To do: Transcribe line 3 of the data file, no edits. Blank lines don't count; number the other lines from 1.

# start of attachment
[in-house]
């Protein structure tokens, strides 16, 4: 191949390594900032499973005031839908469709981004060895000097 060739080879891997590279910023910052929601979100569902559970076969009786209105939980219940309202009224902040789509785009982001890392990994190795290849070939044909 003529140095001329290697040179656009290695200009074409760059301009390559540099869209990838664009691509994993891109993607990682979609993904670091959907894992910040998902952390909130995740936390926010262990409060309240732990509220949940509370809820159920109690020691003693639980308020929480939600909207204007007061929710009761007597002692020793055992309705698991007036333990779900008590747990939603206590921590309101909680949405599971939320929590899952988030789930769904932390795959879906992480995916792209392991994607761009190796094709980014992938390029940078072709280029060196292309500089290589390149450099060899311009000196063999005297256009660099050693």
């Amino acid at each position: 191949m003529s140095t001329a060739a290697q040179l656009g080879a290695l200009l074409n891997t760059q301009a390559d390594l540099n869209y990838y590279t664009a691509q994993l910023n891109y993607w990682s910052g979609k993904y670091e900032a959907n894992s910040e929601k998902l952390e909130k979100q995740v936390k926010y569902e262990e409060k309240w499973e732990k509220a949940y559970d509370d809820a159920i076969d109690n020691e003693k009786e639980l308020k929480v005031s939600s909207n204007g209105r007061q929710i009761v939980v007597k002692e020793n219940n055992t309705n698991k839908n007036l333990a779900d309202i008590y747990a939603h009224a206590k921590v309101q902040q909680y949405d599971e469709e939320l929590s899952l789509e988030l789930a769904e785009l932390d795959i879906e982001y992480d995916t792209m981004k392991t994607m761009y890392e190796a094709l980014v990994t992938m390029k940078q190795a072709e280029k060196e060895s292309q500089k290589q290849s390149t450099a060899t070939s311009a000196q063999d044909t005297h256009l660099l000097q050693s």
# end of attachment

């Amino acid at each position: 191949m003529s140095t001329a060739a290697q040179l656009g080879a290695l200009l074409n891997t760059q301009a390559d390594l540099n869209y990838y590279t664009a691509q994993l910023n891109y993607w990682s910052g979609k993904y670091e900032a959907n894992s910040e929601k998902l952390e909130k979100q995740v936390k926010y569902e262990e409060k309240w499973e732990k509220a949940y559970d509370d809820a159920i076969d109690n020691e003693k009786e639980l308020k929480v005031s939600s909207n204007g209105r007061q929710i009761v939980v007597k002692e020793n219940n055992t309705n698991k839908n007036l333990a779900d309202i008590y747990a939603h009224a206590k921590v309101q902040q909680y949405d599971e469709e939320l929590s899952l789509e988030l789930a769904e785009l932390d795959i879906e982001y992480d995916t792209m981004k392991t994607m761009y890392e190796a094709l980014v990994t992938m390029k940078q190795a072709e280029k060196e060895s292309q500089k290589q290849s390149t450099a060899t070939s311009a000196q063999d044909t005297h256009l660099l000097q050693s």